Expression profiles of the jujube AP2/ERF, WRKY, bZIP and NAC genes in two cultivars. DZCK, ‘Dongzao’ treated at 4 °C; DZA: ‘Dongzao’ treated at − 10 °C; DZB: ‘Dongzao’ treated at − 20 °C; DZC: ‘Dongzao’ treated at − 30 °C; DZD: ‘Dongzao’ treated at − 40 °C; JSCK: ‘Jinsixiaozao’ treated at 4 °C; JSA: ‘Jinsixiaozao’ treated at − 10 °C; JSB: ‘Jinsixiaozao’ treated at − 20 °C; JSC: ‘Jinsixiaozao’ treated at − 30 °C; JSD: ‘Jinsixiaozao’ treated at − 40 °C.Data were normalized based on the mean expression value of each gene in all samples analysed. Red and green boxes indicate high and low expression levels, respectively, for each gene

Key DEGs in the galactose metabolism pathway

The accumulation of stachyose plays an important role in plant resistance to low temperature stress, and α-galactosidase is important in the decomposition process of stachyose. In the comparison of the five groups, the galactose metabolic pathway was significantly enriched under each temperature condition. Thus, we further characterized the identified DEGs involved in the metabolism of galactose. During the metabolism of galactose, some genes associated with the galactose, stachyose, raffinose, and sucrose pathways showed significant differences in coping with freezing stress. As listed in Table S2, among these genes, 107,411,641 is a key gene in the process of UDP-galactose, which is significantly upregulated under stronger freezing stress, which will enhance the synthesis pathway of stachyose. However, in the pathway of stachyose decomposition into galactose and raffinose, the FPKM value of genes (107,425,264, 107,430,302, 107,414,011 and 107,428,511) decreased, which reduced the decomposition of stachyose (Fig. S5).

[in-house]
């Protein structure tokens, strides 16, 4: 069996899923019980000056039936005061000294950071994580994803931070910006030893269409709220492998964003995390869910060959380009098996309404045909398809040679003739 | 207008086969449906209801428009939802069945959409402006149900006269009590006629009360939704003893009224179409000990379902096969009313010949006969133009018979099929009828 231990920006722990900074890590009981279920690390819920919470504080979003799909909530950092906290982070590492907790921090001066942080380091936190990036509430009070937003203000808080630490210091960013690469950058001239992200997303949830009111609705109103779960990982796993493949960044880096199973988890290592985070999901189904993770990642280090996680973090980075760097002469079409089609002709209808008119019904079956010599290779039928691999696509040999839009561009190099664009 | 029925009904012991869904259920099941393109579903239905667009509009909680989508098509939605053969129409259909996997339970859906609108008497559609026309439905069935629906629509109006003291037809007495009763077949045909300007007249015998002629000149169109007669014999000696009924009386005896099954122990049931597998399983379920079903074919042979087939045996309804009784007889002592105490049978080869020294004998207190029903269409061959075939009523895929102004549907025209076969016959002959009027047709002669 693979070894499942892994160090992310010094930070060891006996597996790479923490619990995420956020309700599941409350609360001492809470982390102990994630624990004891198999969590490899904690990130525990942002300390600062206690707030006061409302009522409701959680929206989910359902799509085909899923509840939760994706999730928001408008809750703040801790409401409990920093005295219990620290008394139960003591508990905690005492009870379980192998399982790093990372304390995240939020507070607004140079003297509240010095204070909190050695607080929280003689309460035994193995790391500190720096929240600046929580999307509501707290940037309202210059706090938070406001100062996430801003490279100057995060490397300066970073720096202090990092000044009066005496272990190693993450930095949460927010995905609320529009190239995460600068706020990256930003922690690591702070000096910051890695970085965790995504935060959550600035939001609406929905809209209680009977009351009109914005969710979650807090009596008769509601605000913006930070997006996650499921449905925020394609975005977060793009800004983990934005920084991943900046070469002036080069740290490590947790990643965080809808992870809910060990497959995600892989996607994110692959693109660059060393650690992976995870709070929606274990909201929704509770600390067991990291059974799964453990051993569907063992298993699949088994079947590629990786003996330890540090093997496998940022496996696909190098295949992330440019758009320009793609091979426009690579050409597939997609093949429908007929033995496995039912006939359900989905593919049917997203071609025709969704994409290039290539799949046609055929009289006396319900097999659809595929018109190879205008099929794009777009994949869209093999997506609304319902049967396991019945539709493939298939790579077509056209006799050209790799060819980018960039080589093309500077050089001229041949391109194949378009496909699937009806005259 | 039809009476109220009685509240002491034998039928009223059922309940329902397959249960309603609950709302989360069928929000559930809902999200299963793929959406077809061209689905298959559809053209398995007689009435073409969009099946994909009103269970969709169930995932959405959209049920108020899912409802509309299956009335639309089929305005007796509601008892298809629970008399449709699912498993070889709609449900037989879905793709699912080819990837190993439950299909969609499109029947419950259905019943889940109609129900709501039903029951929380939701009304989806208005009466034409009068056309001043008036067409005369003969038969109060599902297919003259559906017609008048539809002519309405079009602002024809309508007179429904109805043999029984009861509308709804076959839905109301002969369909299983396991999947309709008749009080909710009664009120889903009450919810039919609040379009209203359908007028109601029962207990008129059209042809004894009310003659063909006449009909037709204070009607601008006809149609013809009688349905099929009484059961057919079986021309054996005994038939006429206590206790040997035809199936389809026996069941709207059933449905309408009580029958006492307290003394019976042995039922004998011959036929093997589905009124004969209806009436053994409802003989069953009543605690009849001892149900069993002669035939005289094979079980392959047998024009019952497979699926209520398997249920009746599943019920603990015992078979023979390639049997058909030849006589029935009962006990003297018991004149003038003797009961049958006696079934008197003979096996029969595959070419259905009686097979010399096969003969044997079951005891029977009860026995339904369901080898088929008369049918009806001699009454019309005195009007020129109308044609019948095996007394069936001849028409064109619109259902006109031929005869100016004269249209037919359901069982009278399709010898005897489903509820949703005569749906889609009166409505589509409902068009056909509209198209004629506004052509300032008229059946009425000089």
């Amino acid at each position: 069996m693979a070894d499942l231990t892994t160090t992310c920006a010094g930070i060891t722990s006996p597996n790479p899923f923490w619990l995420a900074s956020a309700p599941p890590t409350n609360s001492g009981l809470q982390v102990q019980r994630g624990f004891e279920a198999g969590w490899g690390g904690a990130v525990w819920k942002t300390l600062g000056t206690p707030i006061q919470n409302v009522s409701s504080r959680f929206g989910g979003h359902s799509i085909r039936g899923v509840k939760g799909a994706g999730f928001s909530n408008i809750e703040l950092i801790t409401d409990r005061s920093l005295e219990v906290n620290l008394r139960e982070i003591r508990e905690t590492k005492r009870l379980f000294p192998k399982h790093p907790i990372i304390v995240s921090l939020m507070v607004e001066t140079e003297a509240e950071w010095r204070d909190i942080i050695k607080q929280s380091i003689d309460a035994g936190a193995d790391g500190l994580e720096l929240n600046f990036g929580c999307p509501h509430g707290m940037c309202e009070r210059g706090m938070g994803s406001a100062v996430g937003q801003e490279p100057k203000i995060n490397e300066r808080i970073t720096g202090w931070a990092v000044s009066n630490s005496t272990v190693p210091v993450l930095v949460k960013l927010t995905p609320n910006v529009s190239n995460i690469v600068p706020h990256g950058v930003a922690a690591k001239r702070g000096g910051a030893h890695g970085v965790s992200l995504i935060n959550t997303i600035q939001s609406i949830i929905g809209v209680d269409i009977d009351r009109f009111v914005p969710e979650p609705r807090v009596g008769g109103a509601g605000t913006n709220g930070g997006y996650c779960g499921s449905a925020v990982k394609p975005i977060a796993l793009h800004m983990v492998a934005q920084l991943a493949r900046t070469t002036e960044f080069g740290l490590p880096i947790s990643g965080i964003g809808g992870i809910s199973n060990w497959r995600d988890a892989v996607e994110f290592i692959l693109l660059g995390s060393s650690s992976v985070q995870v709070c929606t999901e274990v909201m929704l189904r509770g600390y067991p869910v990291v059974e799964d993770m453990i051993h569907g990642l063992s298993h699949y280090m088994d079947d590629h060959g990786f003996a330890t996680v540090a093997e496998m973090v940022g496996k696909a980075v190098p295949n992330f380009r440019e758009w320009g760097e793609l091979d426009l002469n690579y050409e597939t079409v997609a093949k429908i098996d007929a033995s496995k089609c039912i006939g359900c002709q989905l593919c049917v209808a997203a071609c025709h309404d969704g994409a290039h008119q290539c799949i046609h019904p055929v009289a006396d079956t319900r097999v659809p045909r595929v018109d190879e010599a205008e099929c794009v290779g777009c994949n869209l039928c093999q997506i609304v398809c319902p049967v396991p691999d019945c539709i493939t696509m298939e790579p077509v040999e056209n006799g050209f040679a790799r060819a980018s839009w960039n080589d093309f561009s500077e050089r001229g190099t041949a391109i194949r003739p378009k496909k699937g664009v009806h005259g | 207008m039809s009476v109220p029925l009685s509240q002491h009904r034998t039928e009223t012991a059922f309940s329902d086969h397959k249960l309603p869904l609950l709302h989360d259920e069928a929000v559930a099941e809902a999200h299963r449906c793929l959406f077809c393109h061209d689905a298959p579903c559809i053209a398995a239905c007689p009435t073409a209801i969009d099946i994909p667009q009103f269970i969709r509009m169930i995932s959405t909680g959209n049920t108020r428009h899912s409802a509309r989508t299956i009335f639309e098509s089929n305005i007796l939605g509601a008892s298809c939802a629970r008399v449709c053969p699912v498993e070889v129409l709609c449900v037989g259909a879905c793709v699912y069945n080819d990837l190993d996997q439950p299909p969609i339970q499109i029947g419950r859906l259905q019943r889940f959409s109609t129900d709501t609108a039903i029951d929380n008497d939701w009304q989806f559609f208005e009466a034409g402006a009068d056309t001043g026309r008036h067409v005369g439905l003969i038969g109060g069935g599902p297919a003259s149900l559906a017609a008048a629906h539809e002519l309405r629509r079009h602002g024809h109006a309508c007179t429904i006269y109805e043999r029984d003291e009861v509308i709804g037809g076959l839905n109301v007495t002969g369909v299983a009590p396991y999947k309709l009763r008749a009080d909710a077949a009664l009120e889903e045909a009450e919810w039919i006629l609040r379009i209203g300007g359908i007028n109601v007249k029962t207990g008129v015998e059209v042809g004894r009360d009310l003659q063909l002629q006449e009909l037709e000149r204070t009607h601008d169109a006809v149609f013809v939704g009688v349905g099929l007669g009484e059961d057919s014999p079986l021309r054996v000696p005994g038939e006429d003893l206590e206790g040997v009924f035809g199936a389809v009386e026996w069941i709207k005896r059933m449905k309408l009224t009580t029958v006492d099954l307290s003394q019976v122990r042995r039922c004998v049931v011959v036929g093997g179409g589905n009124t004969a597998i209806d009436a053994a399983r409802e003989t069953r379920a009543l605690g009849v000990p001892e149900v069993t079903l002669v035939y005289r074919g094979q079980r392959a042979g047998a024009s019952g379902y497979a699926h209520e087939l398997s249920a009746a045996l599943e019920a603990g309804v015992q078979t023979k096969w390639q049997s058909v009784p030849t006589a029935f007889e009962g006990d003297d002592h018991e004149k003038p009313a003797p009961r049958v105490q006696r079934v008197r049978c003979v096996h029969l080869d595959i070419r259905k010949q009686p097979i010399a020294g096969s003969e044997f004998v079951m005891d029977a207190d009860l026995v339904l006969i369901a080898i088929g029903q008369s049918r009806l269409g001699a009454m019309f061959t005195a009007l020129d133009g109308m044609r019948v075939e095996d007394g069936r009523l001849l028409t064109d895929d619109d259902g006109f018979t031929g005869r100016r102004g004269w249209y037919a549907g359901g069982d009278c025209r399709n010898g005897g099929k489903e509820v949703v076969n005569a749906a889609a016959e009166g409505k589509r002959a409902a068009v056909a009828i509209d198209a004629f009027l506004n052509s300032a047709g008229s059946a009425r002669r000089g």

Over the past years, extreme weather has occurred frequently, and the variations in climate have affected the growth and development of jujubes and even caused their death. Multiple responses to cold stress have been reported in many plant species, reflected by variations in transcription or metabolism [39]. Recently, significant advances have been made regarding the understanding of plant cold-signaling perception and transduction; however, we are still far from fully understanding the molecular mechanism under cold signal perception and transduction in plants [40,41,42]. In our study, the comparison of transcriptome profiles between ‘Jinsixiaozao’ and ‘Dongzao’ was reported to identify the genes responsible for freezing resistance. We first provided a more comprehensive analysis of changes in important metabolic pathways and transcription factors in jujube. Our research could also provide a reference for other woody plants and facilitate breeding for the future development of improved cold- tolerance in jujube cultivars.

Identification of DEGs in two cultivars